24 May 2010

Second Helping

These very well might not qualify as "link sausages" under USDA standards... because they're all meat, no filler.

  • It appears that Lord Lester — a well-known barrister who was partly responsible for fashioning the so-called "Reynolds defence" of fair comment by media — has been serious enough about reforming England's reprehensible libel law to introduce a private member's bill doing so... which, since the matter is due to be mentioned in the Queen's speech tomorrow, just might have a snowball's chance in hell of getting passed. Exactly a snowball's chance in hell.

    The problem is that it's a Private Member's Bill introduced in the House of Lords, which remains the single greatest monument to the value of reputation (and against the value of free speech) in England. That's why I give the bill as introduced a snowball's chance in hell: Regardless of party allegiance, it can — and almost certainly will — be killed by the personal interests of those who've been stung (justifiably or not) by England's press, or who fear such. It's fascinating to me that the press is more intrusive and more outlandish in nations where there is less guarantee of freedom of the press — even if often on behalf of the authorities, it's still intrusive and outlandish. One might think that if the esteemed members of that House really did value their reputations, they'd be in favor of relaxing libel laws on that basis... unless, that is, they're afraid of the results when truth becomes a complete defense.

  • James Frey: First a literary "con artist" (so to speak... although I personally put most of the blame on the publisher and its S&M department), then a class-action defendant. Sometimes law professors really do try to grapple with reality. Or at least literature. Well, maybe not: The author of that piece is Canadian...

    Then, on the other hand, sometimes law professors go out on a limb with hypotheticals. (Yeah, that never happens.) I suppose there's always the chance that a law professor might write a journal article that essentially proposes creating slave AIs instead of independent ones like HAL. And that always turns out so well.

  • Remember in high school when you were studying the US Constitution (if you weren't, you should still pay attention), and you tried to figure out what a "bill of attainder" was? Well, here it is. And it does matter, because ultimately what got ACORN in trouble was pissing off the Tea Partiers with its message that all is not well in America. Leaving aside the validity (or not) of the charges against ACORN regarding voter registration drives, petition drives, etc., it is impossible to foresee Congressional action being taken during the reign of George III, and under a Heffalump majority, against a pro-Tea-Party group that expended similar efforts and used similar tactics to (a) prevent them newcomers from registering to vote and/or (b) did the same thing in Appalachia... among folk of Northwest European descent.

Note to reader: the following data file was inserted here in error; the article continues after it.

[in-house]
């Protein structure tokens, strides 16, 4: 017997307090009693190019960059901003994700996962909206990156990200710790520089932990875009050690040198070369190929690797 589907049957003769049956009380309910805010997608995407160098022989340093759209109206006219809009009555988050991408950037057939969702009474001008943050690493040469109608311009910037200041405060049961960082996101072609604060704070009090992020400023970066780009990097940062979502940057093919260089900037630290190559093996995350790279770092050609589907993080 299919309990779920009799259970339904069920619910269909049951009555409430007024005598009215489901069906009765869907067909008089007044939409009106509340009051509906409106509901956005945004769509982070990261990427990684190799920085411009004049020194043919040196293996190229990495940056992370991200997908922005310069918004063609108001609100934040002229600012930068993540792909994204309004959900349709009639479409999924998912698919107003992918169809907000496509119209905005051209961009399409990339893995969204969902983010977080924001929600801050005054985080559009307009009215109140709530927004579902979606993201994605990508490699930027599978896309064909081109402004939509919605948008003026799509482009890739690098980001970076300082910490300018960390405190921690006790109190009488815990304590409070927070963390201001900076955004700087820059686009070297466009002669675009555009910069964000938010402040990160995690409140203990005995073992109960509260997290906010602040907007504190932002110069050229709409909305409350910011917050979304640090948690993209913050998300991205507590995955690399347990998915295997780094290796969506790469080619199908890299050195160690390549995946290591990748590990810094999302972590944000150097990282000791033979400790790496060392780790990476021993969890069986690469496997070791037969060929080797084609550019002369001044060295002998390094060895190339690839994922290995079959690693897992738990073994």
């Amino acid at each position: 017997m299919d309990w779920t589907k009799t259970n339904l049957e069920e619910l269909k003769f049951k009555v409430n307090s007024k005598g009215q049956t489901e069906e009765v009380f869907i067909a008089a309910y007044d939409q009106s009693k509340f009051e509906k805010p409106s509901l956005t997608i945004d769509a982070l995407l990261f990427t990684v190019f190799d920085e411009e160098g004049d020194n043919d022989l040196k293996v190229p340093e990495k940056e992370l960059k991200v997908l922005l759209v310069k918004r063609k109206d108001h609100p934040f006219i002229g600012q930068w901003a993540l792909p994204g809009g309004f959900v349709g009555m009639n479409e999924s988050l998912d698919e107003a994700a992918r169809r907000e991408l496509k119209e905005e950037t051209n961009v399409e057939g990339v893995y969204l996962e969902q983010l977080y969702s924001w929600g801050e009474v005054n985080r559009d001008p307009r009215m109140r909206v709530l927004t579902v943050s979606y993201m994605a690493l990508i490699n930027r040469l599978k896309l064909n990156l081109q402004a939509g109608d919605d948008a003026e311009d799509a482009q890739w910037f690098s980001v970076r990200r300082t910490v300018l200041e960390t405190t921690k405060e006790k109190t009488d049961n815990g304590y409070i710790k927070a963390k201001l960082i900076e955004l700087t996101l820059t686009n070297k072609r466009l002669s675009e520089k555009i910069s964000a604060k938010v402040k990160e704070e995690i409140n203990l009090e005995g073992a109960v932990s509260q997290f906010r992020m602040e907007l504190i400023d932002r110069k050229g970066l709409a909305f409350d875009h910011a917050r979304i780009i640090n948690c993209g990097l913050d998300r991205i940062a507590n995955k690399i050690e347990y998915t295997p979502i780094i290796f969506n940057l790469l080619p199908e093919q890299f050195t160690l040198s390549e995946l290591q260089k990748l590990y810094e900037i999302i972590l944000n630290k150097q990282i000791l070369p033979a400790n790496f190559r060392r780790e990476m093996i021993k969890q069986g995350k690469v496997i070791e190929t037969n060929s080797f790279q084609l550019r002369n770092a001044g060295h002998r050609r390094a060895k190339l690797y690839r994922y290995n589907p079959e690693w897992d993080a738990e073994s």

• Professor Dorf has made some rather understated, if all too accurate, comments concerning the "real" meaning (and symbology) of "libertarianism"... and it's not a pretty picture.

    The answer, I think, is that libertarianism, like other ideologies, provides a single ready answer to all questions: Government is the problem. Communists (real communists) believe that poverty and other social ills are all the product of the exploitation of the poor by the rich; Nazis say everything is the fault of the Jews; and radical Islamists blame the social and economic problems of most Islamic societies on the ruling elite's corruption by Western culture. Of course, in 21st century America, one can hardly found a viable political movement on communism, Nazism, or radical Islam. By contrast, libertarianism is a kind of extreme form of core American values themselves. Goldwater was tapping into something authentic when he said that "extremism in the defense of liberty is no vice." Authentic but nonetheless wrong in its zeal to oversimplify.

    (emphasis in original) But then, I have a much harsher view of libertarianism, and fascism, and communism, and virtually every other political movement in history that has relied upon demonization of an Other. I could call it "simple-minded bigotry," but that, I think, understates its power and misleads as to its origin. It is, instead, magic — pure, simple, simplistic, visceral, ideological, and free of all context (and most thought). But the Mad Tea Partiers ("In This Style, 10/6") couldn't possibly be doing anything like that, since they're all from xtian 'murica, right? Well, speaking of mythological origins unsupported by facts... like "liberal" as even existing in modern US political thought...